Gotta love an album that was banned in the US for an association with psychedelics. When Brainticket’s debut was first on the shelves, it bore a sticker that posed the idea, that listeners should “only listen once a day to this record. Your brain might be destroyed” and “After Listening to this record, your friends may not know you anymore” Honestly that sounds like a damn good hype sticker these days. Probably was then too. The album bears the distinction of being one of the psychedelic artifacts of the era to age most gracefully. While there were many that sought to wrap the idea of psychedelics into the listening experience itself, Cottonwoodhill’s second side ably captures the disorientation, flow, and peak of the experience. Despite being most closely associated with the German Progressive crowd, the band was actually formed by Belgian Joel Vandroogenbroeck, a classically trained pianist who’d played with the Quincy Jones Orchestra and the RAI Symphony.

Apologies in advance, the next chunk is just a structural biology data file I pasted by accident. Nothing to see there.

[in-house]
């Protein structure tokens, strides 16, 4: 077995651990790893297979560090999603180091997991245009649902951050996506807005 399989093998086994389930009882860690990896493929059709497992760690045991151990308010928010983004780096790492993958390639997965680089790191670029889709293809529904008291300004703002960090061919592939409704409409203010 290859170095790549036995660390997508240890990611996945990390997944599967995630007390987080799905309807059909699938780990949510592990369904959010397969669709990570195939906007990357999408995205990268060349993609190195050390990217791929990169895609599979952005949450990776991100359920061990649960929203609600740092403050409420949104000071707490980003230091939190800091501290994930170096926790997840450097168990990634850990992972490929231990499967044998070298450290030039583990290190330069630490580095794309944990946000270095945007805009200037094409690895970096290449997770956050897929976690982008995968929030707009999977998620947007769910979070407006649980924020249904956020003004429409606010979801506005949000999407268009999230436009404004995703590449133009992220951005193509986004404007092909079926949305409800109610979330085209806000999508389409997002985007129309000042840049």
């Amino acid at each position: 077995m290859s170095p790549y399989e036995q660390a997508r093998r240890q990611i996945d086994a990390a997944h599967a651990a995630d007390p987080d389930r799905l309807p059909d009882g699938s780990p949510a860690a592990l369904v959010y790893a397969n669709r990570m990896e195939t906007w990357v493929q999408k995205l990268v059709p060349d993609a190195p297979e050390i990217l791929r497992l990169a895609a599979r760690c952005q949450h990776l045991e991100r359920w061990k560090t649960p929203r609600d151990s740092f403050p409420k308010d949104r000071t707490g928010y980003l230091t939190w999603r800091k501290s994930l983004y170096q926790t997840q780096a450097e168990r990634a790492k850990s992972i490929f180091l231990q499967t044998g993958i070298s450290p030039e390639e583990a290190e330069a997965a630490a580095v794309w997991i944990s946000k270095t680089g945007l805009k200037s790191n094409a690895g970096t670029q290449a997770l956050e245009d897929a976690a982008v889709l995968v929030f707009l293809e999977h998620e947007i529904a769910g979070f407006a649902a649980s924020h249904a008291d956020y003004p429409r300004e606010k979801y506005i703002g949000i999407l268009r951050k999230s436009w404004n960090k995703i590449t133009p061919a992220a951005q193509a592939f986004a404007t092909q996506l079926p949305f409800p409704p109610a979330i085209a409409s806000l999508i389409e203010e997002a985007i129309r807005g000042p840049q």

When Vandroogenbroeck became enthralled with the music of Can, Tangerine Dream, and Amon Düül II he decided to switch gears and put together something a bit more out than his previous experiences. The debut only contains two proper songs which open the album before launching into the epic, three-part suite “Brainticket.” The suite features ecstatic vocals from British vocalist Dawn Muir, atop hypnotic grooves and a synth shuffle that seem bound to begin dismantling the speakers with their tension. Sounds come from all directions, obscured and rushing from one side to another. Quite honestly, if a listener were actually in the grip of drugs, this might not be the best pull from the stack, but any other day its a welcome companion to soften the synapses. The band released another couple of albums that skewed more song-oriented, but the debut remains the most fun and, likely the most impactful of their works. A new issue on the Lilith imprint puts this one back on the turntable to bake in a new generation of brains.
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